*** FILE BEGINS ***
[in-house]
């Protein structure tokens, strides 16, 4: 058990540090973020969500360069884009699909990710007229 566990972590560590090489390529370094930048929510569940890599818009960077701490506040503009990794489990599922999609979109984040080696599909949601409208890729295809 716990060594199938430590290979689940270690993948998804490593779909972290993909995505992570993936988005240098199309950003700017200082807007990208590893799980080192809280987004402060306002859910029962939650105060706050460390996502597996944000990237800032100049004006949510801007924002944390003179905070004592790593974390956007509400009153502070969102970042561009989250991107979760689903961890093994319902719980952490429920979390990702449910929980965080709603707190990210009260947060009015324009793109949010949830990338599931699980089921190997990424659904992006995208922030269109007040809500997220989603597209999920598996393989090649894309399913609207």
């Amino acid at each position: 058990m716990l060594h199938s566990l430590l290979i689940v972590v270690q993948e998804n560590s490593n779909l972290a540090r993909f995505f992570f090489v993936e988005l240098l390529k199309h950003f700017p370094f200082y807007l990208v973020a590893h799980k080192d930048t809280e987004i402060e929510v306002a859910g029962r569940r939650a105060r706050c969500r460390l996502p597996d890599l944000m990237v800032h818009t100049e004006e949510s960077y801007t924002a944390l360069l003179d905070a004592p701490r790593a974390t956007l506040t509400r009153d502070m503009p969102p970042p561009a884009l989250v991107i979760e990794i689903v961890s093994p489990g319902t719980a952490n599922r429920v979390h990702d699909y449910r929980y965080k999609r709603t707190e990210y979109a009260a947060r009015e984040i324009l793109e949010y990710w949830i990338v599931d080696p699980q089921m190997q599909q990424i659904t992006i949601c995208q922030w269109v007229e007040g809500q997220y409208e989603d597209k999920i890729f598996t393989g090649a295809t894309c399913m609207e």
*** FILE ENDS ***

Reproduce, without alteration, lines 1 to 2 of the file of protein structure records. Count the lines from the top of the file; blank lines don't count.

[in-house]
């Protein structure tokens, strides 16, 4: 058990540090973020969500360069884009699909990710007229 566990972590560590090489390529370094930048929510569940890599818009960077701490506040503009990794489990599922999609979109984040080696599909949601409208890729295809 716990060594199938430590290979689940270690993948998804490593779909972290993909995505992570993936988005240098199309950003700017200082807007990208590893799980080192809280987004402060306002859910029962939650105060706050460390996502597996944000990237800032100049004006949510801007924002944390003179905070004592790593974390956007509400009153502070969102970042561009989250991107979760689903961890093994319902719980952490429920979390990702449910929980965080709603707190990210009260947060009015324009793109949010949830990338599931699980089921190997990424659904992006995208922030269109007040809500997220989603597209999920598996393989090649894309399913609207």